Along with portable mortars (for lobbing projectiles over short distances, and ideal for trench warfare), enormous railway guns (train-mounted and used behind front line areas) and adaptations of field guns for anti-aircraft use, those were the big guns responsible for the devastated landscapes we associate with the Great War. Their design didn’t change much during the War because constant escalation of production requirements kept manufacturers too busy to manage much technological innovation, but the artillery-related fields of targeting, ballistics and ammunition made up for that.
Line-of-sight targeting wasn’t generally an option around trench warfare if you wanted to stay alive, so balloons and spotter planes became crucial artillery adjuncts, aided by advances in photo-reconnaissance and radio technology. Meanwhile the science of ballistics, little more than a matter of compensating for and replacing worn barrels in 1914, expanded to take in wind, humidity and other variables.
Leaving aside the older, smooth-bore guns in use on secondary fronts, which still fired solid cannonballs, the first big problem with ammunition was getting enough of the stuff, as the War’s opening weeks made estimates of shell requirements look ridiculous. The more industrialised economies had adjusted within about a year, but until then shell shortages were a major issue for all the main armies.
Trench warfare also altered the kind of ammunition used by modern artillery. In 1914 most guns fired shrapnel, which is good at killing people but does little harm to barbed wire, trench fortifications or enemy guns. So high explosive shells, barely beyond the experimental stage in 1914, became the artillery ammunition of choice on static fronts, and again Germany held a technical advantage into late 1916, when the British and French were finally able to find an explosive as stable and reliable as German TNT.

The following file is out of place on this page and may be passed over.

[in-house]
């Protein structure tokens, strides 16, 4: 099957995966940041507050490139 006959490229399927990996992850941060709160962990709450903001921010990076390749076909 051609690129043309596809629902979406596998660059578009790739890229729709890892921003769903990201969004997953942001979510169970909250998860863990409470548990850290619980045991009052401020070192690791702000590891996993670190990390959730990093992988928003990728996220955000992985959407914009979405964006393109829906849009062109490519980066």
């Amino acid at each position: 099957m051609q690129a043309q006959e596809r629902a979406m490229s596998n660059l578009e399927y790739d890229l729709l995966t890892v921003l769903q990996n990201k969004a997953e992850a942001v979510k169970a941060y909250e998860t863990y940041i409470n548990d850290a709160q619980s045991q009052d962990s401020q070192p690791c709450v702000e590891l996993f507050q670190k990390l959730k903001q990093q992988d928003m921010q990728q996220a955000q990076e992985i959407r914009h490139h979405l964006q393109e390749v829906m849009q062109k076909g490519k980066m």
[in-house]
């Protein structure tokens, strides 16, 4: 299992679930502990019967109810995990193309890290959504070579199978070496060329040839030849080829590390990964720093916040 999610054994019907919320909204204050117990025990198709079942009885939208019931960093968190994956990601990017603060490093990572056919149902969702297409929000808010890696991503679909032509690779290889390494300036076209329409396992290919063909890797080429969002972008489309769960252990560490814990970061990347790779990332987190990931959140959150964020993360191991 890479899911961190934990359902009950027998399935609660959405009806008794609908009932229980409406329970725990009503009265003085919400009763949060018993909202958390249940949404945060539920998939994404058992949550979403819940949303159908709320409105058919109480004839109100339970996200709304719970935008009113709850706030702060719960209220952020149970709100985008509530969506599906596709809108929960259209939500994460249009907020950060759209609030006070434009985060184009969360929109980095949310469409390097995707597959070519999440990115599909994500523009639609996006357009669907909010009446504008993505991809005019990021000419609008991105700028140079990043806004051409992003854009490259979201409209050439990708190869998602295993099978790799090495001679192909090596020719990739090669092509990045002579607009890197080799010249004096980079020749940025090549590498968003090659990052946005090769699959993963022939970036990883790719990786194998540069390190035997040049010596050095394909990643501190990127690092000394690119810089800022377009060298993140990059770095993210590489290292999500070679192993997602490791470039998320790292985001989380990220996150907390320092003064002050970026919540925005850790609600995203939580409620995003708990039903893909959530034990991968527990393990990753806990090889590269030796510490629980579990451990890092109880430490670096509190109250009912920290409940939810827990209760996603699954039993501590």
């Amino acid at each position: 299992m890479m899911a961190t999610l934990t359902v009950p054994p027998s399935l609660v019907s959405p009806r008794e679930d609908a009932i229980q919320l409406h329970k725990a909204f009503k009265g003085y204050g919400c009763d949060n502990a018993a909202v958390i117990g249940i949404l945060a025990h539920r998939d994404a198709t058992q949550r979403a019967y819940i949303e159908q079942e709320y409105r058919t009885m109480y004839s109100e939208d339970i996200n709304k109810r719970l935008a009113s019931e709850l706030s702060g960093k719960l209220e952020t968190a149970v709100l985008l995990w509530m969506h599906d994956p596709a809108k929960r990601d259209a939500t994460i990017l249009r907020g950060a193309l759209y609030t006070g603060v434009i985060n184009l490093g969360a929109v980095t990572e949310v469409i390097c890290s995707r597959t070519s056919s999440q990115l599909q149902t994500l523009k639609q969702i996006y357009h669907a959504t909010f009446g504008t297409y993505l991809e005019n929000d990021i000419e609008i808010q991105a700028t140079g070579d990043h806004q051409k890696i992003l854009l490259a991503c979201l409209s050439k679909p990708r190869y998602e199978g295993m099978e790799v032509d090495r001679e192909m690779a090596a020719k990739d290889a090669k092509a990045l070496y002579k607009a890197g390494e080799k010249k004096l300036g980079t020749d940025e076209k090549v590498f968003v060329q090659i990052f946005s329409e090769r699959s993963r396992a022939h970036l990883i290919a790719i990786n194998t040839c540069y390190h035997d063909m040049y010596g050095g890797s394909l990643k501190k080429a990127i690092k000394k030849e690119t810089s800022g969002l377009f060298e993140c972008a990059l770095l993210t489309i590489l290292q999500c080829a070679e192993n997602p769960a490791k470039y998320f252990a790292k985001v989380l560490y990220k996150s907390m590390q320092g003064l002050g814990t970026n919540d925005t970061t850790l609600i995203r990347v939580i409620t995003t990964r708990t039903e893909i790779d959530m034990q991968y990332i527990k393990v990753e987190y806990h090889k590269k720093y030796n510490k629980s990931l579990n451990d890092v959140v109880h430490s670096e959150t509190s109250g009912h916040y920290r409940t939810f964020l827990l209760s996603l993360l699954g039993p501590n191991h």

The problem of transporting ever-bigger guns across difficult terrain (whether shell-battered or tropical) was never really solved during the War. Pack animals – usually horses in Europe, but often mules or oxen elsewhere – were still struggling to do the job in 1918. Lorries were hardly ever used unless propaganda was involved, and the few big guns put on early tank tracks by Britain and France were an experimental irrelevance.
And there’s the rub. From 1915, offensives on the Western, Eastern and Italian fronts were typically supported by anything between 3,000 and 8,000 big guns, expending millions of rounds of ammunition and creating a level devastation that left them bogged down as soon as they tried to advance. Like so much other contemporary technology, First World War artillery could dish it out – and I mean really dish it out – but couldn’t take advantage of it.
I know that was a long, rather dull piece, short on revelation and derring-do, but artillery’s simultaneous hour of glory and most ghastly failure is stamped across every word, image and folk memory of the First World War, so I figure you might as well know something about it.